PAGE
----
Power Plays Between Brothers & Families

By Lynn Margolies, Ph.D.

Children’s Responses to Rigid Parental Expectations

On the outside, Steve became the man his mom wanted – obsessively driven and protective, with a reflexive survival instinct to dominate and attack. Underneath, however, Steve felt anxious, empty and lonely. He was also unsettled by the awareness that he was easily triggered into a detached anger and ability to get out of control.

Unlike his brother, Drew couldn’t develop the image or behaviors expected of him, and felt inadequate and ashamed. He learned to lie, and alternated between accommodating and rebelling. Insisting that no one could stop him from being himself or make him into someone else, Drew developed an “identity” based on needing to prove he could defy his family’s values and attempts to control him. In doing so, however, ironically he took on the familiar role from which he was escaping, in which he was the object of others’ fantasies – desperate to secure love and affirmation, but betraying himself.

Steve felt terrified and helpless as he witnessed his brother setting himself up to be victimized. His efforts to force him to behave not only failed but inadvertently trained Drew to be submissive in close relationships, and tempted him to break out and do the opposite of what the family wanted.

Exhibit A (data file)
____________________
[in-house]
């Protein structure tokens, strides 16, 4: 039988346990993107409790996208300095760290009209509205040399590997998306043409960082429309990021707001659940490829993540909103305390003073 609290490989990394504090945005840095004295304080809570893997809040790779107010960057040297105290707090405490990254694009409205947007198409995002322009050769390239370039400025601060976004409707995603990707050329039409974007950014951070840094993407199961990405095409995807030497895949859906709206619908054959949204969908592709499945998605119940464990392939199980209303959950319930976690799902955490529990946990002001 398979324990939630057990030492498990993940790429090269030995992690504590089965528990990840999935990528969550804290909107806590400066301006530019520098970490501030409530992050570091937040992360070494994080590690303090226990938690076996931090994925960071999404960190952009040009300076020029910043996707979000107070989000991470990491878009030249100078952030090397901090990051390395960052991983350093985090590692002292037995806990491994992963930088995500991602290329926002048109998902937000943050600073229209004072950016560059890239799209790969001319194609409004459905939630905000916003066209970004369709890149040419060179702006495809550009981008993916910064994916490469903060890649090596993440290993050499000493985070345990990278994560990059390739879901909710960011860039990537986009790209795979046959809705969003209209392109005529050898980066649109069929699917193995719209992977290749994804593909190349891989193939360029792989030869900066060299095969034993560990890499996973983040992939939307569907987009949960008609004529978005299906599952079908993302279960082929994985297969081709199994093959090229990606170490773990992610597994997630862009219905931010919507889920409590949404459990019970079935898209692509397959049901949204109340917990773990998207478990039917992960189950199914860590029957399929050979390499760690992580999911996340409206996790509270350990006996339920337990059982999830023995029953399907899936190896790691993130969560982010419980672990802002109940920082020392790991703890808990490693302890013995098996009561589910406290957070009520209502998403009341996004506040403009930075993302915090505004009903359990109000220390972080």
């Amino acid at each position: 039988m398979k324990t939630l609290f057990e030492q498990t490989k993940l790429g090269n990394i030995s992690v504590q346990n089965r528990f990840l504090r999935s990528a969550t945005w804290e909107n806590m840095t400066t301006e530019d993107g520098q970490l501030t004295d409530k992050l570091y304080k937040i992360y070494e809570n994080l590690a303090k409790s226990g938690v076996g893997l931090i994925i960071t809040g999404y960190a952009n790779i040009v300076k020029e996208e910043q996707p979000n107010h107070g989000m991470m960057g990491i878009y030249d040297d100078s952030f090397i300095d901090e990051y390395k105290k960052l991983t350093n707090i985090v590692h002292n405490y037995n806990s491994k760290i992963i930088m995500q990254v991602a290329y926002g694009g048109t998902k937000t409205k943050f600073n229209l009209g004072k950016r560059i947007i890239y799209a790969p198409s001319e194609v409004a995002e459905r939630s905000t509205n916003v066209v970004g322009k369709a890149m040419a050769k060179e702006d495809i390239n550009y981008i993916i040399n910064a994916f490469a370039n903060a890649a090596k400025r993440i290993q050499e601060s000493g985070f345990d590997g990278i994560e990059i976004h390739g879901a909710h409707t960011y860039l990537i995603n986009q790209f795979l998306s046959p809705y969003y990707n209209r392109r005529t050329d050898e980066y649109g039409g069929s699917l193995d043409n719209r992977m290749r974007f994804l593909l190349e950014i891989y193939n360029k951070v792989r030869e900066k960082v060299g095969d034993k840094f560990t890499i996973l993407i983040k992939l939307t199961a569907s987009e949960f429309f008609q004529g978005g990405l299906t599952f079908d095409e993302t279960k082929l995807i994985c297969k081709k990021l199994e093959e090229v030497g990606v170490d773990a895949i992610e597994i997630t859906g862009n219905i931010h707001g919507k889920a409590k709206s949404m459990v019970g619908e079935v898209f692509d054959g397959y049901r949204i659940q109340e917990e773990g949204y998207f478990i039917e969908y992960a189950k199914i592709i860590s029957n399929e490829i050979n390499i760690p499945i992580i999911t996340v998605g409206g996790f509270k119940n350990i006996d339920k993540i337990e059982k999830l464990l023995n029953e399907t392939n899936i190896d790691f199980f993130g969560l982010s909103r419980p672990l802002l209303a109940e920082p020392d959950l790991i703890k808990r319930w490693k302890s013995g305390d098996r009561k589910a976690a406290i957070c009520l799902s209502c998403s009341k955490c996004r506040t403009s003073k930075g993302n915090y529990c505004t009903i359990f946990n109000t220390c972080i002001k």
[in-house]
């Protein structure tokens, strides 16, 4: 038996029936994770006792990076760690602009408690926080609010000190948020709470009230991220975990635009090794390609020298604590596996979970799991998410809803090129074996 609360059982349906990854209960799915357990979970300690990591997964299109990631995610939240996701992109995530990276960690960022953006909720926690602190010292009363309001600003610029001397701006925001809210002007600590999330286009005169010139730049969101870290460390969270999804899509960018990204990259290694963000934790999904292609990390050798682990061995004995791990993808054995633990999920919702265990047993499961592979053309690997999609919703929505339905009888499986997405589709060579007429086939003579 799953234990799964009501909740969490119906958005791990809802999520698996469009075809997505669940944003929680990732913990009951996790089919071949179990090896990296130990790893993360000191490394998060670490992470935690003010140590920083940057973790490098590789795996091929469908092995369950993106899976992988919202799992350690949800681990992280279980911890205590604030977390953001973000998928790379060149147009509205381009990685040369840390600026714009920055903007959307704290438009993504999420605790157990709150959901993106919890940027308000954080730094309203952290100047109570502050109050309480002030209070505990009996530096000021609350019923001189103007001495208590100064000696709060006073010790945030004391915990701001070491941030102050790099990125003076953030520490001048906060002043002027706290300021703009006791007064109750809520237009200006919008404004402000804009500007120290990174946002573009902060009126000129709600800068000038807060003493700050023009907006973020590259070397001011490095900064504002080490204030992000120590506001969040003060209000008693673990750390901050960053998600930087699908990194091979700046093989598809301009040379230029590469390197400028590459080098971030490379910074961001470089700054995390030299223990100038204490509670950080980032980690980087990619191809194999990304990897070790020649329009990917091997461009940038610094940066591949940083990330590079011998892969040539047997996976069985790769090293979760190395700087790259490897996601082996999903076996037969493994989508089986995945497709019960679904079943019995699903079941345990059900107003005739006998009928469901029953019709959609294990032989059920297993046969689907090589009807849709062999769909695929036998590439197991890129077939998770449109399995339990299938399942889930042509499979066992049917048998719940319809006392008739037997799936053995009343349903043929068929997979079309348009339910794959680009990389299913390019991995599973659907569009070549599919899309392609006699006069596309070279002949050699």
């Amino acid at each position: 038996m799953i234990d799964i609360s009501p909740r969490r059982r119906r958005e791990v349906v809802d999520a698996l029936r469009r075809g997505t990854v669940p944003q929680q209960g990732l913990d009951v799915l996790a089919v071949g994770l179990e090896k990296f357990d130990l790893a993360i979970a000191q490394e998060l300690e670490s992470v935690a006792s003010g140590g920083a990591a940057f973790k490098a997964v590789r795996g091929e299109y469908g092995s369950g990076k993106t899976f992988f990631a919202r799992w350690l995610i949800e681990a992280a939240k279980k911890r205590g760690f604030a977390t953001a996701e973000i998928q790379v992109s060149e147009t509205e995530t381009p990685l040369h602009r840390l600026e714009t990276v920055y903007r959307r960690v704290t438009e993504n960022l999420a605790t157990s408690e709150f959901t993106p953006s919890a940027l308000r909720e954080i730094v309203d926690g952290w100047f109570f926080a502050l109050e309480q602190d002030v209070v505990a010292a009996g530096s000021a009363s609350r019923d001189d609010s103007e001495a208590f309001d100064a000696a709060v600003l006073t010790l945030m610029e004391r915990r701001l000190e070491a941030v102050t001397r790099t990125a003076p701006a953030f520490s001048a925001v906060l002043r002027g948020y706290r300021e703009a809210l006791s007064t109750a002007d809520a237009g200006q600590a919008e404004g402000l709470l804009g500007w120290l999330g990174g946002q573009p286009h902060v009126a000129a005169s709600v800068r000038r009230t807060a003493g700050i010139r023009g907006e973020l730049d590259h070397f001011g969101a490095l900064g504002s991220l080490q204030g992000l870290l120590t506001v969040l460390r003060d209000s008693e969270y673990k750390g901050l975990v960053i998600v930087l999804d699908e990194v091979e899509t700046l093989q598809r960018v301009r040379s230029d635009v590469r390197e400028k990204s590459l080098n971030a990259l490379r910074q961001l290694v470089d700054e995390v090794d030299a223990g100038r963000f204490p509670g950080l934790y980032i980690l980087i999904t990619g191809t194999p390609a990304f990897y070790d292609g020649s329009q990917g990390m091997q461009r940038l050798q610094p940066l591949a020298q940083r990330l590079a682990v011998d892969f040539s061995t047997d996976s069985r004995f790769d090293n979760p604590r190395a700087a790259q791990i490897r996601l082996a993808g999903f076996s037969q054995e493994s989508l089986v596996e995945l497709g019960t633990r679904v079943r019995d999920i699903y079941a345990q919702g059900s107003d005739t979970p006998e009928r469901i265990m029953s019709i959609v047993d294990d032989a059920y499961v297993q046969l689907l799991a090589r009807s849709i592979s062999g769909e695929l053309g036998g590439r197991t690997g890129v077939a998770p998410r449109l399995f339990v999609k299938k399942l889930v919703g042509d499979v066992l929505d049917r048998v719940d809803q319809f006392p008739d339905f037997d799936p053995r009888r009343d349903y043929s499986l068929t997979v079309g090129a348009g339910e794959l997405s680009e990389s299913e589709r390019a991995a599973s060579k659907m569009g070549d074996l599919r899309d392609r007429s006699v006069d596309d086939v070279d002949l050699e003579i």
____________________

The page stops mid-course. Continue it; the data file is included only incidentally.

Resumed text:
Steve felt protective of his brother and cared deeply about him. But when they talked, he lectured and made fun of him, modeling himself after his mom. Feeling overpowered and judged, rather than cared about, Drew shut him out and counterattacked, rigidly determined not to submit. This defense provoked Steve into asserting more dominance, perpetuating a battleground and stalemate between them.

Effects of Growing Up in a Stressful Environment

Steve and Drew were driven by a chronic sense of agitation and reactivity as a result of growing up in a highly stressful, chaotic environment. With looming emotional or physical threat, children are catapulted into a constant state of hyperarousal. This state perpetuates ongoing activation of survival instincts such as fight and surrender, persisting into adulthood even when threat no longer exists. Overwhelmed physiologically, and armed with a paradigm of rigid relationships, Steve and Drew were unable to extricate themselves from a battlefield mentality.